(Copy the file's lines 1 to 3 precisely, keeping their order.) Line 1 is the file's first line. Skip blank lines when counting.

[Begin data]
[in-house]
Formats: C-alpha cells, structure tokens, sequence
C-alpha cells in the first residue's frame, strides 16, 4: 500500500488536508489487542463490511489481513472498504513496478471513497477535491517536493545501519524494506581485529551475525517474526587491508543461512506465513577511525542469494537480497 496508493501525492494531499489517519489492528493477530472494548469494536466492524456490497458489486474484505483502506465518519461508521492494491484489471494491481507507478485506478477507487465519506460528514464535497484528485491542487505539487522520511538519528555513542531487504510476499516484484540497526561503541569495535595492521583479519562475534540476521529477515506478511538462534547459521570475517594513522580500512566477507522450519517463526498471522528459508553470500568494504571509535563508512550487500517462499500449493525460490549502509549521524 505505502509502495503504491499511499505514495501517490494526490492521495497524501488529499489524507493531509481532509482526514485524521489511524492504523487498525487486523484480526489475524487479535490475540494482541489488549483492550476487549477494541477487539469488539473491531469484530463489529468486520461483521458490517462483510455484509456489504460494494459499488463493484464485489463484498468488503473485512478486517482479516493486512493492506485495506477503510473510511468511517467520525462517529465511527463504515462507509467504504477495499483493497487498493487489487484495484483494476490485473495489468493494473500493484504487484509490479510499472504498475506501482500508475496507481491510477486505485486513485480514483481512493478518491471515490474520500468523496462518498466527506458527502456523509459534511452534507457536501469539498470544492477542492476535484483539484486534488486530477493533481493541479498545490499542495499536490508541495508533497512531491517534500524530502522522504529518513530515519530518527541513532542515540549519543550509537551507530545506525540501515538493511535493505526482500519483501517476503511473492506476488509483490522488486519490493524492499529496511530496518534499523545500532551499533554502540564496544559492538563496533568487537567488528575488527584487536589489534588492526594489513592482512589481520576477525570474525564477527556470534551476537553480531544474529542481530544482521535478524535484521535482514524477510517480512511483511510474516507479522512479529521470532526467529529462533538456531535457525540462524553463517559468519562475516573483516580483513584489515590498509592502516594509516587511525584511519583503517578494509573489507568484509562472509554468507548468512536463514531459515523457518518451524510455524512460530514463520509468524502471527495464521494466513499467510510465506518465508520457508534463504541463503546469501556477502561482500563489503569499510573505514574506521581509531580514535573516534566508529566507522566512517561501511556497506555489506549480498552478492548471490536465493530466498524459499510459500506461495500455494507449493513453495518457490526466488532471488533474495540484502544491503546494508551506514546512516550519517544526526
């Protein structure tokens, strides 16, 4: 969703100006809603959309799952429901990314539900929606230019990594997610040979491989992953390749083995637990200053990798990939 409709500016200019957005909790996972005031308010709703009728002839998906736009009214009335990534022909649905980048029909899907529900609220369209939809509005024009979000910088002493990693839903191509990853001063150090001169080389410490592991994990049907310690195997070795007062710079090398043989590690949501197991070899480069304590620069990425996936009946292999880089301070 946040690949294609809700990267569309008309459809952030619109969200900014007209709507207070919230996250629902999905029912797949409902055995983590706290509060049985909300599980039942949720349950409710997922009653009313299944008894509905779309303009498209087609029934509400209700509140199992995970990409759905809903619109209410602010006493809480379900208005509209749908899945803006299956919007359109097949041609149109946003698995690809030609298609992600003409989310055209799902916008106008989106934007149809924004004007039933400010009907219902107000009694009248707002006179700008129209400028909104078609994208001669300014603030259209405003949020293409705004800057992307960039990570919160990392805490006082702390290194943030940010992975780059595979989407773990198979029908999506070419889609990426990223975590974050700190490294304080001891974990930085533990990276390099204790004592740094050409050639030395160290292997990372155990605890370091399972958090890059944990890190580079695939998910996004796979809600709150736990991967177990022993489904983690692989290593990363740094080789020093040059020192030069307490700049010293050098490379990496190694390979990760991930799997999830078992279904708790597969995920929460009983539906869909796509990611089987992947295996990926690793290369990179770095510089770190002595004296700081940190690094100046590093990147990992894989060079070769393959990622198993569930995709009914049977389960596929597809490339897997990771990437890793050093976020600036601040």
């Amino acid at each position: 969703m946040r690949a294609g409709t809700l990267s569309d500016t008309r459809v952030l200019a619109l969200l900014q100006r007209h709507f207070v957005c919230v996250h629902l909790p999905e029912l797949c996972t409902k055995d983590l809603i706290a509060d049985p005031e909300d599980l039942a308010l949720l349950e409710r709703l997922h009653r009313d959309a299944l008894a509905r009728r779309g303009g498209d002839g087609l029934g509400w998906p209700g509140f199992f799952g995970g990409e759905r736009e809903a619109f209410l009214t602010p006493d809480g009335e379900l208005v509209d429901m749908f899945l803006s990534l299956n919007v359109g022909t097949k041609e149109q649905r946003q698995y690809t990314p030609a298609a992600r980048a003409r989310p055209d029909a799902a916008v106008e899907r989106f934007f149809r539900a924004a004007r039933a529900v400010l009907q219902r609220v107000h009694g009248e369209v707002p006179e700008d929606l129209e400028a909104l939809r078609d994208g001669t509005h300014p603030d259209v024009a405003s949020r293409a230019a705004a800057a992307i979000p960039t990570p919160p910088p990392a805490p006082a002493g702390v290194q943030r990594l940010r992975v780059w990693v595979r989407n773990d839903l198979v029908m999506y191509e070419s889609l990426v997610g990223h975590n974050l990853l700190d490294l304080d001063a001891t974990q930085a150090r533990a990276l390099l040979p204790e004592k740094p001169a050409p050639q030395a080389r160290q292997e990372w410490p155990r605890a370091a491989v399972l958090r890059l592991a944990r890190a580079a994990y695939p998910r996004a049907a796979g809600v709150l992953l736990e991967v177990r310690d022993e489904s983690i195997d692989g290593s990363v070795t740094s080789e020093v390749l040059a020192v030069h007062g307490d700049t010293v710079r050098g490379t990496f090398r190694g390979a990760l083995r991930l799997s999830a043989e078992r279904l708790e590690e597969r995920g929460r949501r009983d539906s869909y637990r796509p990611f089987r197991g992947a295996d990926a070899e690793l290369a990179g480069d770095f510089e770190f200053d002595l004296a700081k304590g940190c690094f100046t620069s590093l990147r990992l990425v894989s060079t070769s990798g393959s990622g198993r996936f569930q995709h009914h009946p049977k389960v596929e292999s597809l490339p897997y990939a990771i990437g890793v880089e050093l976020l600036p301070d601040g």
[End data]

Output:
[in-house]
Formats: C-alpha cells, structure tokens, sequence
C-alpha cells in the first residue's frame, strides 16, 4: 500500500488536508489487542463490511489481513472498504513496478471513497477535491517536493545501519524494506581485529551475525517474526587491508543461512506465513577511525542469494537480497 496508493501525492494531499489517519489492528493477530472494548469494536466492524456490497458489486474484505483502506465518519461508521492494491484489471494491481507507478485506478477507487465519506460528514464535497484528485491542487505539487522520511538519528555513542531487504510476499516484484540497526561503541569495535595492521583479519562475534540476521529477515506478511538462534547459521570475517594513522580500512566477507522450519517463526498471522528459508553470500568494504571509535563508512550487500517462499500449493525460490549502509549521524 505505502509502495503504491499511499505514495501517490494526490492521495497524501488529499489524507493531509481532509482526514485524521489511524492504523487498525487486523484480526489475524487479535490475540494482541489488549483492550476487549477494541477487539469488539473491531469484530463489529468486520461483521458490517462483510455484509456489504460494494459499488463493484464485489463484498468488503473485512478486517482479516493486512493492506485495506477503510473510511468511517467520525462517529465511527463504515462507509467504504477495499483493497487498493487489487484495484483494476490485473495489468493494473500493484504487484509490479510499472504498475506501482500508475496507481491510477486505485486513485480514483481512493478518491471515490474520500468523496462518498466527506458527502456523509459534511452534507457536501469539498470544492477542492476535484483539484486534488486530477493533481493541479498545490499542495499536490508541495508533497512531491517534500524530502522522504529518513530515519530518527541513532542515540549519543550509537551507530545506525540501515538493511535493505526482500519483501517476503511473492506476488509483490522488486519490493524492499529496511530496518534499523545500532551499533554502540564496544559492538563496533568487537567488528575488527584487536589489534588492526594489513592482512589481520576477525570474525564477527556470534551476537553480531544474529542481530544482521535478524535484521535482514524477510517480512511483511510474516507479522512479529521470532526467529529462533538456531535457525540462524553463517559468519562475516573483516580483513584489515590498509592502516594509516587511525584511519583503517578494509573489507568484509562472509554468507548468512536463514531459515523457518518451524510455524512460530514463520509468524502471527495464521494466513499467510510465506518465508520457508534463504541463503546469501556477502561482500563489503569499510573505514574506521581509531580514535573516534566508529566507522566512517561501511556497506555489506549480498552478492548471490536465493530466498524459499510459500506461495500455494507449493513453495518457490526466488532471488533474495540484502544491503546494508551506514546512516550519517544526526